Educate for Peace

The scale of the crisis is unprecedented. According to UNCHR, there were 65.3 million forcibly displaced people worldwide in 2015 - including some 21.3 million refugees. Half of them are under the age of 18 years old. Some 54 percent come from three countries -- Syria, Afghanistan and Somalia.

For every forcibly displaced person, there is a story to tell, often of tragedy, always of hardship. This massive human rights crisis is a blow to the humanity we all share and the dignity to which we all aspire. The future of millions of women and men is blighted. A shadow is being thrown over entire countries and regions.

This is why the UN Summit on 19 September -- Addressing Large Movements of Refugees and Migrants - is so important. This summit will tackle root causes, the role of international law and the need for stronger international action. In this picture, education must have a leading role.

I have heard the same message across the world, at the Protection of Civilians Site in Juba, South Sudan, and in the camps in Gaziantep, Turkey, where young Syrian girls and boys shared their thirst for education, their aspirations for a better future.

Ask any girl living in a camp what she wants, and she will say education. Ask any mother, and her reply will be the same. We all know why. Education is a human right--it is also a force for empowerment. It gives girls and boys tools to make the most of change and withstand its pressures. Learning provides peace to young minds. Going to school is source of safety and a normal life. Education is a source of hope when horizons are bleak. It is also a force for peace, the best long-term way to break cycles of violence and set communities on the path to peace.

Yet today, education is falling through the cracks. 1.5 billion people live in fragile or conflict-affected countries - 40 percent of them are young people. Refugees are hit hardest - half of primary age children are out of school and three quarters of secondary age do not have access to education.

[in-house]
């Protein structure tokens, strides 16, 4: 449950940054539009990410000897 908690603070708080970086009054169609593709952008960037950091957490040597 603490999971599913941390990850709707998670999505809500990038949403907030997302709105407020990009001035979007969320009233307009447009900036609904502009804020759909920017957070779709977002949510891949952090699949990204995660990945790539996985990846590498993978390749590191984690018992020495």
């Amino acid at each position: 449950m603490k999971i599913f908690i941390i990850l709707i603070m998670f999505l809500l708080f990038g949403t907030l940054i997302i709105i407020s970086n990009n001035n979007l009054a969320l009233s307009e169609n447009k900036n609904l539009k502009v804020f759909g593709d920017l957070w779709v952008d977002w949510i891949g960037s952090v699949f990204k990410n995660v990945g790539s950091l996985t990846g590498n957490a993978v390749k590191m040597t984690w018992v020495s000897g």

Education is often the first budget line cut by governments facing conflict, and it accounts for only 2 percent of humanitarian aid. No sector has a smaller share of humanitarian appeals actually funded. There is a USD 2.3 billion funding gap for education in conflict and crisis situations -- this represents ten times what education receives from humanitarian aid at present.

This is dangerous. The world cannot afford to lose entire young generations to despair. Young people lacking an education face a future of poverty - and poverty has always been a recruiting sergeant for extremism and violence.

Education cannot remain sidelined in international efforts. We need to invest more in education as part of humanitarian and development assistance.

This is the goal of the Education Cannot Wait Fund for Education in Emergencies, launched at the World Humanitarian Summit, last May in Istanbul. This Fund will spotlight education, to build it into emergency responses and development aid.

Moving forward calls for investing smartly, to provide education that meets real needs - starting with formal primary education, and including non-formal education opportunities, secondary education, TVET and higher education.

We must target adolescents and young people, providing them with skills for jobs and social integration - girls and young women must be a special focus. We must tackle issues of accreditation, curriculum and language of instruction, which raise real challenges for displaced populations. We must focus on teacher salaries and qualifications, to ensure quality support for quality education. We must bolster the resilience of education systems, to ready all classrooms as places for diversity and living together. For all this, we need sharp data - this is the importance of the UNESCO Institute for Statistics.

Only education can give young people the tools and confidence to build a new future for themselves and their communities. Education is the best way to give lasting peace a chance. Let's put it first.

This post is part of a series produced by The Huffington Post to mark the occasion of two critical conferences at the UN on the Refugee and Migrant crisis: the UN Summit for Refugees and Migrants (Sept. 19th, a UN conference) and the Leaders Summit on Refugees (Sept. 20th, hosted by U.S. Pres. Barack Obama, at the UN). To see all the posts in the series, visit here. To follow the conversation on Twitter, see #UN4RefugeesMigrants.